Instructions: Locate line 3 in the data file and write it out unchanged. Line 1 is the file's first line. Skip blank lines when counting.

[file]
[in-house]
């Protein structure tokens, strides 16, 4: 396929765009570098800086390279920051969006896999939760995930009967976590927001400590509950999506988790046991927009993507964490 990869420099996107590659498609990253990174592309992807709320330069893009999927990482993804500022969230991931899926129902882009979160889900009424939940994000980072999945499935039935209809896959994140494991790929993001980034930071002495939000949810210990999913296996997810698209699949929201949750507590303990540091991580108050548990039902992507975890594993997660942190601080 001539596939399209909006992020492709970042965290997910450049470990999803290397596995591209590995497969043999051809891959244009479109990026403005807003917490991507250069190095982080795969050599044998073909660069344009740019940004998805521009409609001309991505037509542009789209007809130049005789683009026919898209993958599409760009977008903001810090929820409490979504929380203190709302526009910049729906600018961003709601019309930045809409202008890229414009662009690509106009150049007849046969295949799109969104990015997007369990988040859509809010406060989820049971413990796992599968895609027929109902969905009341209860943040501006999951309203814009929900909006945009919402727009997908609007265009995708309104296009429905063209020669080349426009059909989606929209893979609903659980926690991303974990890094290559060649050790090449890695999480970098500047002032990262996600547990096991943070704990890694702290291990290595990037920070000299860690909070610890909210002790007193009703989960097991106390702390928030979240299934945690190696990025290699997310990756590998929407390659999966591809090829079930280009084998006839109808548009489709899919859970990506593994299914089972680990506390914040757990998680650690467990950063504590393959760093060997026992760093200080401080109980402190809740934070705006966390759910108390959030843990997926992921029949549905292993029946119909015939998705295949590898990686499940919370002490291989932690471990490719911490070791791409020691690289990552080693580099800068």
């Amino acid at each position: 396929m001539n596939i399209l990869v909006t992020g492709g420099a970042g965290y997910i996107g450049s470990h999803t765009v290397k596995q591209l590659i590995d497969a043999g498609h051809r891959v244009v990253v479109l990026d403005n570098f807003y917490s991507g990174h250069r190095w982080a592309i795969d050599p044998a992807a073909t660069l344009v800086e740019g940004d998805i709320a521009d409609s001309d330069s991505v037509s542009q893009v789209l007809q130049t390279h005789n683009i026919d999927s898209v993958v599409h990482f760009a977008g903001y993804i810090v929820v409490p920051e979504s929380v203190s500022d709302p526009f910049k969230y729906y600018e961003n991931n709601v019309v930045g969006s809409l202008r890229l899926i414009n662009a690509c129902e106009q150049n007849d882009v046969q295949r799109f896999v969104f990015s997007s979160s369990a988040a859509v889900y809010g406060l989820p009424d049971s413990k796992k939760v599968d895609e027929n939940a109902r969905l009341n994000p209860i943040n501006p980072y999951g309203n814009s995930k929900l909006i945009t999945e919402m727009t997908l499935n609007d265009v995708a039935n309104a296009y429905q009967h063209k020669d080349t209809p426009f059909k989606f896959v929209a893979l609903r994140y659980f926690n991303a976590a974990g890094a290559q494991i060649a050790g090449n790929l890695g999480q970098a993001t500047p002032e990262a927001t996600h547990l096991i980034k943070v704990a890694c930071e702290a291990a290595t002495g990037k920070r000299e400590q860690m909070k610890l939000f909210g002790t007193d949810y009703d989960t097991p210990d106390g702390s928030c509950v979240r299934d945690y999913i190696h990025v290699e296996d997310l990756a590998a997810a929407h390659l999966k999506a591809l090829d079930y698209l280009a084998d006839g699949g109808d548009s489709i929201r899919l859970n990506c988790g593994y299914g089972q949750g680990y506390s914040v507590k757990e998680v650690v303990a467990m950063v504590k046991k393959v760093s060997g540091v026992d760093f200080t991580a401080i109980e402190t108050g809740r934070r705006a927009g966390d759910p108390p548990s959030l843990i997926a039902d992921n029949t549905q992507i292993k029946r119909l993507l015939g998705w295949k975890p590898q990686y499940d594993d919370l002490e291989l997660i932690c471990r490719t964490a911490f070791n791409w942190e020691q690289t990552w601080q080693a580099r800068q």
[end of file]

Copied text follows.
């Amino acid at each position: 396929m001539n596939i399209l990869v909006t992020g492709g420099a970042g965290y997910i996107g450049s470990h999803t765009v290397k596995q591209l590659i590995d497969a043999g498609h051809r891959v244009v990253v479109l990026d403005n570098f807003y917490s991507g990174h250069r190095w982080a592309i795969d050599p044998a992807a073909t660069l344009v800086e740019g940004d998805i709320a521009d409609s001309d330069s991505v037509s542009q893009v789209l007809q130049t390279h005789n683009i026919d999927s898209v993958v599409h990482f760009a977008g903001y993804i810090v929820v409490p920051e979504s929380v203190s500022d709302p526009f910049k969230y729906y600018e961003n991931n709601v019309v930045g969006s809409l202008r890229l899926i414009n662009a690509c129902e106009q150049n007849d882009v046969q295949r799109f896999v969104f990015s997007s979160s369990a988040a859509v889900y809010g406060l989820p009424d049971s413990k796992k939760v599968d895609e027929n939940a109902r969905l009341n994000p209860i943040n501006p980072y999951g309203n814009s995930k929900l909006i945009t999945e919402m727009t997908l499935n609007d265009v995708a039935n309104a296009y429905q009967h063209k020669d080349t209809p426009f059909k989606f896959v929209a893979l609903r994140y659980f926690n991303a976590a974990g890094a290559q494991i060649a050790g090449n790929l890695g999480q970098a993001t500047p002032e990262a927001t996600h547990l096991i980034k943070v704990a890694c930071e702290a291990a290595t002495g990037k920070r000299e400590q860690m909070k610890l939000f909210g002790t007193d949810y009703d989960t097991p210990d106390g702390s928030c509950v979240r299934d945690y999913i190696h990025v290699e296996d997310l990756a590998a997810a929407h390659l999966k999506a591809l090829d079930y698209l280009a084998d006839g699949g109808d548009s489709i929201r899919l859970n990506c988790g593994y299914g089972q949750g680990y506390s914040v507590k757990e998680v650690v303990a467990m950063v504590k046991k393959v760093s060997g540091v026992d760093f200080t991580a401080i109980e402190t108050g809740r934070r705006a927009g966390d759910p108390p548990s959030l843990i997926a039902d992921n029949t549905q992507i292993k029946r119909l993507l015939g998705w295949k975890p590898q990686y499940d594993d919370l002490e291989l997660i932690c471990r490719t964490a911490f070791n791409w942190e020691q690289t990552w601080q080693a580099r800068q």